City's £10m plan to curb violent protest

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The Independent Online

The City is considering offering rewards of up to £10m for the arrest and prosecution of individuals who mount campaigns against companies similar to the one which drove Huntingdon Life Sciences, the animal testing group, to the brink of collapse.

The City is considering offering rewards of up to £10m for the arrest and prosecution of individuals who mount campaigns against companies similar to the one which drove Huntingdon Life Sciences, the animal testing group, to the brink of collapse.

The influential National Association of Pension Funds is planning to hold meetings with the Home Office, Metropolitan Police and other City bodies to formulate a plan to try to prevent a repeat of the campaign of intimidation against Huntingdon, which was forced to de-list in 2002 after animal rights campaigners terrorised its staff and those of companies it did business with.

One option being considered by the NAPF is to offer a high financial reward to people who inform on the highly organised groups such as Shac, which targeted Huntingdon. Other possibilities include setting up a fund financed by the City for more detectives and extra police or even to hire a private protection force.

Robin Ellison, a partner at the law firm Pinsents and a member of the NAPF investment committee, said: "The NAPF has been considering this for some time but the recent increase in terrorism has made people more willing to do something about it." Geoff Lindey, the head of investment at the NAPF, said: "Whatever your moral point of view about Huntingdon, it was doing nothing illegal and it will happen again at other companies so we must act collectively."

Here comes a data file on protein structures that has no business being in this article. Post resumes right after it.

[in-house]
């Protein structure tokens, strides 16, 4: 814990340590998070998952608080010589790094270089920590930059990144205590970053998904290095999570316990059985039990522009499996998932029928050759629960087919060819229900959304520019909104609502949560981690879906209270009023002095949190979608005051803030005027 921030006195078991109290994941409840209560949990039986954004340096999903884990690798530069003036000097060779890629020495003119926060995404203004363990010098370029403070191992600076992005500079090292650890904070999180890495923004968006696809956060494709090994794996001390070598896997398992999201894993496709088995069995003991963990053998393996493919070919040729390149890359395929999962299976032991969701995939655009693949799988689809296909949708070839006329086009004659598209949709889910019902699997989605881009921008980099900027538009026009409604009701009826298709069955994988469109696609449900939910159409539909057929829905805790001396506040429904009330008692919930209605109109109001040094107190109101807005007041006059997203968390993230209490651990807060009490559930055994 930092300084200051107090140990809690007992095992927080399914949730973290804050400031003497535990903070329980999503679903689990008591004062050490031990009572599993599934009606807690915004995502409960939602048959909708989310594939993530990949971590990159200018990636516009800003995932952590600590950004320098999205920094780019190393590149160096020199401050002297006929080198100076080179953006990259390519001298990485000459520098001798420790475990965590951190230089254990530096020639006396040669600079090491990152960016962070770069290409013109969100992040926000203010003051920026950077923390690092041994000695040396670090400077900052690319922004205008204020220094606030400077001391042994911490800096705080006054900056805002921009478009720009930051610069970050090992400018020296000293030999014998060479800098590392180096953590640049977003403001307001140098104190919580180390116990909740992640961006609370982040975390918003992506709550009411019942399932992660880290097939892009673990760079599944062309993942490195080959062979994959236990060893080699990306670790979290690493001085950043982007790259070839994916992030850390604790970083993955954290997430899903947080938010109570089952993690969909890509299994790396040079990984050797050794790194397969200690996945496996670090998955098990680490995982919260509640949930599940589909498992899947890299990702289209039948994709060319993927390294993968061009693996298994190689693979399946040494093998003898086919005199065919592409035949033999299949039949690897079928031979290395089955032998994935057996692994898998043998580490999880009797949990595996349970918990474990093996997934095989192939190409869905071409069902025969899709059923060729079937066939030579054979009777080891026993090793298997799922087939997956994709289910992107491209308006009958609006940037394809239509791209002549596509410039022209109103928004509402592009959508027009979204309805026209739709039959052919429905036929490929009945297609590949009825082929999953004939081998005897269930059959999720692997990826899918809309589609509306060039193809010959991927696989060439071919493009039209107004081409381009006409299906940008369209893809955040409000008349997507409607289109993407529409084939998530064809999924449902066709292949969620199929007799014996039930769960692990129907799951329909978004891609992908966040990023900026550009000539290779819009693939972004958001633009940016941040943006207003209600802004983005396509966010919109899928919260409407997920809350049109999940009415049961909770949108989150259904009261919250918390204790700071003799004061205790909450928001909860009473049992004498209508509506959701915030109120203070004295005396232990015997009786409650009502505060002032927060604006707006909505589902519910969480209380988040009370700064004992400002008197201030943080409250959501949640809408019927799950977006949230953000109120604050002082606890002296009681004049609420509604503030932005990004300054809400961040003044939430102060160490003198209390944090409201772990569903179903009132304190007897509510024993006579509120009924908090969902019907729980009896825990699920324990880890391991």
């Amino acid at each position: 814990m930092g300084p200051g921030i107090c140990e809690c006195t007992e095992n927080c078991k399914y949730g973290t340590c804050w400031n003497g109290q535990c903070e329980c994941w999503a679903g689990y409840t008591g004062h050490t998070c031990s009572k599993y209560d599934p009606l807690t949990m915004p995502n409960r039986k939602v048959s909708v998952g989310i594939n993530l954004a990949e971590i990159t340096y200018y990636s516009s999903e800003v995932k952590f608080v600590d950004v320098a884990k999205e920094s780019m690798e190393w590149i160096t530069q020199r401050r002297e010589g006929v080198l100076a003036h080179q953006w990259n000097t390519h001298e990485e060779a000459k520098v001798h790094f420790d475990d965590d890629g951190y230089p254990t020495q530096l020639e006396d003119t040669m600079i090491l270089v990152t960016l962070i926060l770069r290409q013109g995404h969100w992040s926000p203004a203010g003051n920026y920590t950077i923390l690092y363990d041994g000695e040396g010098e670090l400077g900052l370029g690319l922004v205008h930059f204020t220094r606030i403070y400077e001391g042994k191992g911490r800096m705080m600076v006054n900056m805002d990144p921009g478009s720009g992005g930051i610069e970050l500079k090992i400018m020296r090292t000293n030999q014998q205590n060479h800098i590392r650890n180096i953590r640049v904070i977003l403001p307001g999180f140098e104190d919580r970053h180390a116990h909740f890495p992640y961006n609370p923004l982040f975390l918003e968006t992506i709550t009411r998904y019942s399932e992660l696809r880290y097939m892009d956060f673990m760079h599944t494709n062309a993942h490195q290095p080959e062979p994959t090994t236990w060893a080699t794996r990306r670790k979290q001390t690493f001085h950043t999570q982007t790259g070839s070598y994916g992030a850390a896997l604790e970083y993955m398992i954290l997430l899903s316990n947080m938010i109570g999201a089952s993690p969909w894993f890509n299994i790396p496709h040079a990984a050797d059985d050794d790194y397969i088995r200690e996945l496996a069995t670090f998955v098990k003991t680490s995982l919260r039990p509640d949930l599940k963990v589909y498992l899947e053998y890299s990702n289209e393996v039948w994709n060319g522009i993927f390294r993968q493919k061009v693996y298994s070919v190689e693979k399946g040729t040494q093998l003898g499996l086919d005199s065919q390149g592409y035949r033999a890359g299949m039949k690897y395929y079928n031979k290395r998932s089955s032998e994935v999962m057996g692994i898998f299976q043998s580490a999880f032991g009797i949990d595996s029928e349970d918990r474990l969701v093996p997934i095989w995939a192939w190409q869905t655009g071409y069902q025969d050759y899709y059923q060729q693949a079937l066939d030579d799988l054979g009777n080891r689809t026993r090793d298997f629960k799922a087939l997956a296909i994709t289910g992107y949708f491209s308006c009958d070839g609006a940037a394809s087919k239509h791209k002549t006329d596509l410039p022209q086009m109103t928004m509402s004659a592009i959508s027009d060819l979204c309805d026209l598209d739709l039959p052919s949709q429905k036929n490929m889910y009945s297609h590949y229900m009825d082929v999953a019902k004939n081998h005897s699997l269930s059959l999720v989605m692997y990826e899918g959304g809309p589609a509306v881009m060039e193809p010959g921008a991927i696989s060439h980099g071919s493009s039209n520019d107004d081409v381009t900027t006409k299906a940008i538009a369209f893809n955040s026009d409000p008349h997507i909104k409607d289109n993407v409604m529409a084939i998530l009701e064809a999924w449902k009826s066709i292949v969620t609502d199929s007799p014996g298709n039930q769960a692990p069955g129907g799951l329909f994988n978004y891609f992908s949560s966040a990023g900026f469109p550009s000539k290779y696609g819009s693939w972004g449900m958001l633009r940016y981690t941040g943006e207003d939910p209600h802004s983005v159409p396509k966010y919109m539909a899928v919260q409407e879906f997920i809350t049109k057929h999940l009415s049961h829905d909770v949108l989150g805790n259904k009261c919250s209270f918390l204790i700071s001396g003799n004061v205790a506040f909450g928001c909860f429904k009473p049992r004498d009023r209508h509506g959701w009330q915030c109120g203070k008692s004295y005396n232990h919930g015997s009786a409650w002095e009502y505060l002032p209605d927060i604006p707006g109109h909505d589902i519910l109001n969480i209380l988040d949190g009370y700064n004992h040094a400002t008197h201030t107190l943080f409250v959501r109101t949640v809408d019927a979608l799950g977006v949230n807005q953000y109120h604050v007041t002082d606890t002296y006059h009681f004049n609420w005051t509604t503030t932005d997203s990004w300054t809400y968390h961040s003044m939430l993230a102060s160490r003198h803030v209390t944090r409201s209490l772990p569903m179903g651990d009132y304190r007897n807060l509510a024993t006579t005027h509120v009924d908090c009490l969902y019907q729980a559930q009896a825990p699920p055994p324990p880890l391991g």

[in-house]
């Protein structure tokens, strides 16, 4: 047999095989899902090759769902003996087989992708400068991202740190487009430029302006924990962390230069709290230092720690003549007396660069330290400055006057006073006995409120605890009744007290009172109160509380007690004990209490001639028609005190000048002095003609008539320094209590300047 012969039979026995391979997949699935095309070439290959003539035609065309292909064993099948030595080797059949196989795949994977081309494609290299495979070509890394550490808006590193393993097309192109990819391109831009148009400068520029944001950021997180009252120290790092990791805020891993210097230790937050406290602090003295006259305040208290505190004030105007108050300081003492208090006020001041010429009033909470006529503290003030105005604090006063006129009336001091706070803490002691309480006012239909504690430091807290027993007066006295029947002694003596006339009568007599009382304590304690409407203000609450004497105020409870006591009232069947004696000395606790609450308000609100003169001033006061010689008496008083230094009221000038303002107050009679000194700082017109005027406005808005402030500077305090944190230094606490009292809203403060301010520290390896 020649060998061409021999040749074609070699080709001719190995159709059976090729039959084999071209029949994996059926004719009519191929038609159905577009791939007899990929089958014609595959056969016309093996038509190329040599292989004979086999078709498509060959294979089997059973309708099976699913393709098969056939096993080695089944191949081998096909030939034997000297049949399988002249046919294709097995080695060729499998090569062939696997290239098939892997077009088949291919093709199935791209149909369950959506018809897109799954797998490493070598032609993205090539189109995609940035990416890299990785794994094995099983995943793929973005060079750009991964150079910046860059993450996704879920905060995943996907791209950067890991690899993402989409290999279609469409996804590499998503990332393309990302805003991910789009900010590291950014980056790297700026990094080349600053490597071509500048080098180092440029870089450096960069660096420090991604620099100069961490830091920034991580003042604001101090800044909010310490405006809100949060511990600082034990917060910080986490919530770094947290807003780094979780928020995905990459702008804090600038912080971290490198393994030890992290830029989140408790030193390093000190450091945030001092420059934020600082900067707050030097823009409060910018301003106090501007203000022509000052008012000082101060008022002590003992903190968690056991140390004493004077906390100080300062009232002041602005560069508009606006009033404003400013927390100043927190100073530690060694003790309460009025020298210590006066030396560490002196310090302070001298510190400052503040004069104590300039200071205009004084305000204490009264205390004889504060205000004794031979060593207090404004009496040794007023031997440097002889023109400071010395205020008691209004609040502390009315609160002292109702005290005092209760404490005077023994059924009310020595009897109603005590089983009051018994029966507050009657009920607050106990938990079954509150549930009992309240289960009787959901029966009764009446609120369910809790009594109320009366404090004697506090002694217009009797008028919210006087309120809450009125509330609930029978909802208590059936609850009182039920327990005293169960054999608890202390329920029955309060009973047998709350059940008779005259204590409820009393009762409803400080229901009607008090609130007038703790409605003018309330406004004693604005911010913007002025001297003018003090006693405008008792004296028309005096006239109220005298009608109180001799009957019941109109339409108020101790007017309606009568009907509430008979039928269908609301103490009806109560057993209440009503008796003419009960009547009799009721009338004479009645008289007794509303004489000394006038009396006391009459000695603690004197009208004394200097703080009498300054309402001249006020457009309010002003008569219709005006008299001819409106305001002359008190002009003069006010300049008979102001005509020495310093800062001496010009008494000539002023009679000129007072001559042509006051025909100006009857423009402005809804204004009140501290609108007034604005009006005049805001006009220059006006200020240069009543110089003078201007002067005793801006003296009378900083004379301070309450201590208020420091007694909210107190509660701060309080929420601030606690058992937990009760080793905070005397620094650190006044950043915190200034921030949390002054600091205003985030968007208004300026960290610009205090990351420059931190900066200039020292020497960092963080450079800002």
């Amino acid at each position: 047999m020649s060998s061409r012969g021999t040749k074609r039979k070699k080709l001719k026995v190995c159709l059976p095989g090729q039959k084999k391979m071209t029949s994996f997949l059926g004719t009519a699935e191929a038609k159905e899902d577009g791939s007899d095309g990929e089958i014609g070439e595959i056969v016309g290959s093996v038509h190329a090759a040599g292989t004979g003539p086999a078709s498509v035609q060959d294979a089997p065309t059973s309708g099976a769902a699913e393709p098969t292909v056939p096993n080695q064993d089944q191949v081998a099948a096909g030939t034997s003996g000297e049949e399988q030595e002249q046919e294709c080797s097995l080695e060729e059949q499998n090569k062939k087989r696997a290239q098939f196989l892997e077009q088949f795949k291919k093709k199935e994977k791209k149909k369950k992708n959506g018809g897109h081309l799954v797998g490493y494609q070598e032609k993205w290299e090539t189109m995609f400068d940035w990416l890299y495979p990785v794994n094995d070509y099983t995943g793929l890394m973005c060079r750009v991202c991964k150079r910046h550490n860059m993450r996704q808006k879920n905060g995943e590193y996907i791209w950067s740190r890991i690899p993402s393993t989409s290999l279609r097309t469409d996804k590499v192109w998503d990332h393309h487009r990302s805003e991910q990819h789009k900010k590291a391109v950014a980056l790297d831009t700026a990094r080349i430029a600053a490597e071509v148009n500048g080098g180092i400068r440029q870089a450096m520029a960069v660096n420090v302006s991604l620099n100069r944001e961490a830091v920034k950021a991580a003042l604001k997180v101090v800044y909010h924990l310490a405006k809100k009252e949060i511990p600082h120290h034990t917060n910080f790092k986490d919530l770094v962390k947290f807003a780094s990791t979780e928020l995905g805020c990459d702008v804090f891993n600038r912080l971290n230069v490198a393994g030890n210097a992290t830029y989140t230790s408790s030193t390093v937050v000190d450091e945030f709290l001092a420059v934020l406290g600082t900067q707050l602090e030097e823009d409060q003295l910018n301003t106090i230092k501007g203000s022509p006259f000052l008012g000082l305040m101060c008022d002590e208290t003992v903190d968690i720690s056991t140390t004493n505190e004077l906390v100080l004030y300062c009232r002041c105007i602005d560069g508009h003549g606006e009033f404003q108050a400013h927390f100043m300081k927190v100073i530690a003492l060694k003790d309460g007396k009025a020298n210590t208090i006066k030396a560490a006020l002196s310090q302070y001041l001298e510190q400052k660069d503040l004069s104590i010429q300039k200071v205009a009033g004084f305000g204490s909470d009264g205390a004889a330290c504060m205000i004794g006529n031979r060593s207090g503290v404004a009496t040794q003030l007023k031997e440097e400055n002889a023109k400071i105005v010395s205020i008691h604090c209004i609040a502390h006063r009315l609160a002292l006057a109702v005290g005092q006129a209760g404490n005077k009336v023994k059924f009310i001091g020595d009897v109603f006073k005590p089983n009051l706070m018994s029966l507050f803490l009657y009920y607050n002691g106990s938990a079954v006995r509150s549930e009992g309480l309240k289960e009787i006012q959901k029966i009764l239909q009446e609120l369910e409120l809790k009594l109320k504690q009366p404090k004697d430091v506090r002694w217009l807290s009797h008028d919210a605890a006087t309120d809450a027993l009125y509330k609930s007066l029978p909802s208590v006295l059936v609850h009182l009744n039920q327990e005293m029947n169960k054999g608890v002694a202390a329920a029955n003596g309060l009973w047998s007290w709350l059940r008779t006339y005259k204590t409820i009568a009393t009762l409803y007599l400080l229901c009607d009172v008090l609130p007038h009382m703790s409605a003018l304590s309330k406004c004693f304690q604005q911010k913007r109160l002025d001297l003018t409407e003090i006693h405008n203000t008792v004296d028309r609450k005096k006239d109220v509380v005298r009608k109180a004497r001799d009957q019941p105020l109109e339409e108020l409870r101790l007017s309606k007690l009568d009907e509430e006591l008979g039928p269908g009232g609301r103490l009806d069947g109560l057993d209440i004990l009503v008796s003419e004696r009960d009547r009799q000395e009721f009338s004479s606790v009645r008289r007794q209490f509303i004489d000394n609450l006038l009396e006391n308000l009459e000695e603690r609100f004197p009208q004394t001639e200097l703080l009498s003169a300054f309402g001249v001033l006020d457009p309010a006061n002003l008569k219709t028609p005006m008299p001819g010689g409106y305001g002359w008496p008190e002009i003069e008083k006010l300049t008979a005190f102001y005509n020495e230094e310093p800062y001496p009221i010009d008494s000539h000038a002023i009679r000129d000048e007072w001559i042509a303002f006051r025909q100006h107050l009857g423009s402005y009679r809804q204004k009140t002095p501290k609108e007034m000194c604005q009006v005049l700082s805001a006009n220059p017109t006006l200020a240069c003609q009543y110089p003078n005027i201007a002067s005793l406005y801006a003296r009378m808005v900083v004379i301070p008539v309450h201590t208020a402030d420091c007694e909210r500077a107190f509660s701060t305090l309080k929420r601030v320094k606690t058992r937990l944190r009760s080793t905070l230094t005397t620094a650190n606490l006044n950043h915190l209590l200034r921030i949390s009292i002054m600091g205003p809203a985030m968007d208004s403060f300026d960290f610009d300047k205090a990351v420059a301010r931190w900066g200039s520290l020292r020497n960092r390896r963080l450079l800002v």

Shac's campaign against Huntingdon, which tests drugs on animals, forced the resignation of its auditors Deloitte & Touche, its broker HSBC and its banks, forcing the Government to step in to be its lender of last resort.

The NAPF fears that the producers of armaments and those in other controversial industries could be at risk, as well as companies that are vulnerable to animal rights groups. It wants the City to offer more investment to the police and it also wants businessmen to co-operate more in handing over information. Mr Ellison said: "People don't want to admit they have been threatened but that information would be very useful if it was passed on to the police."

Mr Lindey told the NAPF conference in Edinburgh last week that the energetic campaign by his organisation against companies over issues such as payment for failure and poor corporate governance would continue but he emphasised that it was completely different from "investment terrorism" which he said must be combated.

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